A first date of sorts it is the name for the alpaca mating process. As you can imagine it does exactly what it says on the tin and goes pretty much as follows:
Mr Alpaca enters the arena and utters a few sweet nothings into the ear of Mrs Alpaca. If Mrs Alpaca is suitably impressed with Mr alpaca’s masculine prowess she submits, allowing him to have his wicked way with her.
If Mrs Alpaca has a headache, is frustrated with Mr Alpaca for leaving dirty pants on the floor or is just not feeling in the mood she confronts him and spits continuously in his face until Mr Alpaca gets the message.
Ladies this is my idea of the perfect speed dating system. Why waste your time with small talk, cheesy chat up lines, bad breath and sleazy dates when a simple, yet to the point action such as spitting in the face of the below par lothario would save you some grief and allow you to continue the hunt for your Mr Right?!
Unfortunately for Mr Channing Alpaca none of his three blind dates were in the mood for ménage à trois and so the poor chap was bombarded with the green stinky solution that poor Ben had been drenched in earlier on.
The breeder informed us that this was likely because they were already pregnant. She visits for a certain number of times each year to ensure the selected females are impregnated and had already visited with Mr George Clooney Alpaca before our arrival at the house.
A LIFESTYLE FARMING KITCHEN
With so much fresh produce on offer we tried our hand at turning the fruits of our labour into yummy treats to sample after a hard day of herding. We were quite surprised to see a worm farm in the pantry but soon saw the merits of saving all your natural waste for this quirky method of recycling.
The worms munch through the rotting peelings, tea bags and apple cores and produce a nutrient rich substance that when mixed with soil in the vegetable patch produces prize winning produce.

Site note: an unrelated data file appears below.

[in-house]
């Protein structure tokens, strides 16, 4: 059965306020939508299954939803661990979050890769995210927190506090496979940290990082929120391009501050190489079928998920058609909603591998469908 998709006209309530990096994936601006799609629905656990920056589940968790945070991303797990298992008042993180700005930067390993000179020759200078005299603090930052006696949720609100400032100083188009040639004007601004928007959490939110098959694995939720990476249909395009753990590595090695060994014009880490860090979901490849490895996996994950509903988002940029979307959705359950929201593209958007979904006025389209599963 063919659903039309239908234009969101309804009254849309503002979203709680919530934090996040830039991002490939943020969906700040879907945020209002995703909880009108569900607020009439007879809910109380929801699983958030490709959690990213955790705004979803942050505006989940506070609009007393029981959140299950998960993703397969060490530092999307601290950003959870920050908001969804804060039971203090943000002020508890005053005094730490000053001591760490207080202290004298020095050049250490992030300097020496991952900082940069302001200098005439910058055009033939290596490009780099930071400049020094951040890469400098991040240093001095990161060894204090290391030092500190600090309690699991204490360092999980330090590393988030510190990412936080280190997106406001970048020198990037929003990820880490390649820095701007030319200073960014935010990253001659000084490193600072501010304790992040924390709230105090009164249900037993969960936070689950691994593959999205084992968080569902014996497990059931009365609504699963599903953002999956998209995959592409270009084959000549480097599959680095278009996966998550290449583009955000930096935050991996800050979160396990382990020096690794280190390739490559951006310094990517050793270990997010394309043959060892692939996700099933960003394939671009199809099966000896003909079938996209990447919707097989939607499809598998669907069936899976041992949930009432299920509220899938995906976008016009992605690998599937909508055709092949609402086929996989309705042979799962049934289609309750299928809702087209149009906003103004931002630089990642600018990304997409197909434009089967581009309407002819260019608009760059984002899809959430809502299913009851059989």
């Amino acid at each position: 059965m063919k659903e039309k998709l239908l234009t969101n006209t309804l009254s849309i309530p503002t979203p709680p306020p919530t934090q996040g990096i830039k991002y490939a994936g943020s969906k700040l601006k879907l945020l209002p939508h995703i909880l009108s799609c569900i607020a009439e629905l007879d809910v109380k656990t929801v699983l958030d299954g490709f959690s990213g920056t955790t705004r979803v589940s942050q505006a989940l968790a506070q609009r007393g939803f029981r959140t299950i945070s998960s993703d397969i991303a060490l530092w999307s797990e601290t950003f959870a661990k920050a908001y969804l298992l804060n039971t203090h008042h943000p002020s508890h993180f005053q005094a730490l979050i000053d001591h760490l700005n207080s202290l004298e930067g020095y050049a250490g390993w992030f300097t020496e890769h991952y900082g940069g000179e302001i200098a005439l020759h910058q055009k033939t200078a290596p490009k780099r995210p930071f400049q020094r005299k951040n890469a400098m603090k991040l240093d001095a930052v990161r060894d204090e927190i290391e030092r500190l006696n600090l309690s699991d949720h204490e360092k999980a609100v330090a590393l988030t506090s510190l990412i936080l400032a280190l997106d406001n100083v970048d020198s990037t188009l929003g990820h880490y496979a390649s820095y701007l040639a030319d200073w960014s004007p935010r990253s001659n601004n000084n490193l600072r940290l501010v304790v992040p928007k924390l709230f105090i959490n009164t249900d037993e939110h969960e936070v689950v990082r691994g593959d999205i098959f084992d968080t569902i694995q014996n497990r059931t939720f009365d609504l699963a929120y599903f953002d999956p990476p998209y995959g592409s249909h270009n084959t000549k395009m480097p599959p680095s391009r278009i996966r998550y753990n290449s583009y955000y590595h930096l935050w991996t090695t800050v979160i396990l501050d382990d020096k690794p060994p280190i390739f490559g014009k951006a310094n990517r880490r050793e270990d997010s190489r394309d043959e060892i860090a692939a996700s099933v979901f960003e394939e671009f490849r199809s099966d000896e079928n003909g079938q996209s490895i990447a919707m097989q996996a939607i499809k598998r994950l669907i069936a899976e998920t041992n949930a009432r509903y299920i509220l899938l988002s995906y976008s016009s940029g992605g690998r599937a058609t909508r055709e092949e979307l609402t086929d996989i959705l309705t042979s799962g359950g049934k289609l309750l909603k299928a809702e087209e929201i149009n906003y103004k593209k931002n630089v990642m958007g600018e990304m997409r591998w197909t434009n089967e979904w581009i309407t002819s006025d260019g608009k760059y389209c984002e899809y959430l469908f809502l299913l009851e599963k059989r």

We managed to make use of the courgettes, lettuce, herbs, rhubarb, limes, lemons, figs, fejioas and plums that grow in and around the property and came up with some rather delicious goodies in the process.
In short the past two months have opened our eyes to what we think is a much more fulfilling way to live. What greater pleasure is there than to provide your family with food that you’ve not only prepared from scratch but which you’ve grown from the earth outside your back door?
There are often articles in the media warning us about the chemical content of the food we purchase from the supermarket, e-numbers and flavourings, preservatives and saturated fats.
LIFESTYLE FARMING CONVERTS
We’re fast learning that for us, a healthy lifestyle involves eating well and travelling often, and our two month stint as lifestyle farmers allowed us to eat incredibly well and learn new skills which I hope we can put to good use in the future.
Once again house sitting has provided us with the opportunity to immerse ourselves in local life and we’re thrilled to have had the chance to experience this little piece of New Zealand paradise.
I think I’ll miss the views most of all. Looking out over the ocean and the surrounding hills and valleys was an activity that cleansed my soul. Hearing the roar of the stags in the fields, feeding the alpacas, even making friends with the little cat who lives across the field enabled us to take a step back and appreciate the richness of life and all its gifts.
If you’re interested in becoming a house sitter and opening yourself up to new experiences, cultures and communities have a read of our house sitting guide or check out tales from our previous house sitting assignments.
Lifestyle farming is an attractive way of life and we’re on the lookout for more house sitting assignments that feature the opportunity to get back to nature! Are you a lifestyle farmer, alpaca herder or lettuce grower?
Share your comments with us below.